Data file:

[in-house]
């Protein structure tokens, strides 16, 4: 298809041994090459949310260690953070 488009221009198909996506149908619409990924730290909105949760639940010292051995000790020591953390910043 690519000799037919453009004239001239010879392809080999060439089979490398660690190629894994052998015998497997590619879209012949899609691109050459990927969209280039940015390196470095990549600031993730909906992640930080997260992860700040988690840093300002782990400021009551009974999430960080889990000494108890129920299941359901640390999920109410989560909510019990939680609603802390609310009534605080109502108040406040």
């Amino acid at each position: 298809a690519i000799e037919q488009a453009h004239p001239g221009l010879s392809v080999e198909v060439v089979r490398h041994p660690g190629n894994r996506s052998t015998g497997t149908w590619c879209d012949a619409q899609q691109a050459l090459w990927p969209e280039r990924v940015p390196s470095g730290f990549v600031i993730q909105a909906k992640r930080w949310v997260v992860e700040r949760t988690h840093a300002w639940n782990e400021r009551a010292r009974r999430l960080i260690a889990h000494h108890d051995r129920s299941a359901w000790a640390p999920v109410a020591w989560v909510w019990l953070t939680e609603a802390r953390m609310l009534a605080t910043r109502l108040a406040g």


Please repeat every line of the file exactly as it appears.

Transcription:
[in-house]
């Protein structure tokens, strides 16, 4: 298809041994090459949310260690953070 488009221009198909996506149908619409990924730290909105949760639940010292051995000790020591953390910043 690519000799037919453009004239001239010879392809080999060439089979490398660690190629894994052998015998497997590619879209012949899609691109050459990927969209280039940015390196470095990549600031993730909906992640930080997260992860700040988690840093300002782990400021009551009974999430960080889990000494108890129920299941359901640390999920109410989560909510019990939680609603802390609310009534605080109502108040406040």
């Amino acid at each position: 298809a690519i000799e037919q488009a453009h004239p001239g221009l010879s392809v080999e198909v060439v089979r490398h041994p660690g190629n894994r996506s052998t015998g497997t149908w590619c879209d012949a619409q899609q691109a050459l090459w990927p969209e280039r990924v940015p390196s470095g730290f990549v600031i993730q909105a909906k992640r930080w949310v997260v992860e700040r949760t988690h840093a300002w639940n782990e400021r009551a010292r009974r999430l960080i260690a889990h000494h108890d051995r129920s299941a359901w000790a640390p999920v109410a020591w989560v909510w019990l953070t939680e609603a802390r953390m609310l009534a605080t910043r109502l108040a406040g």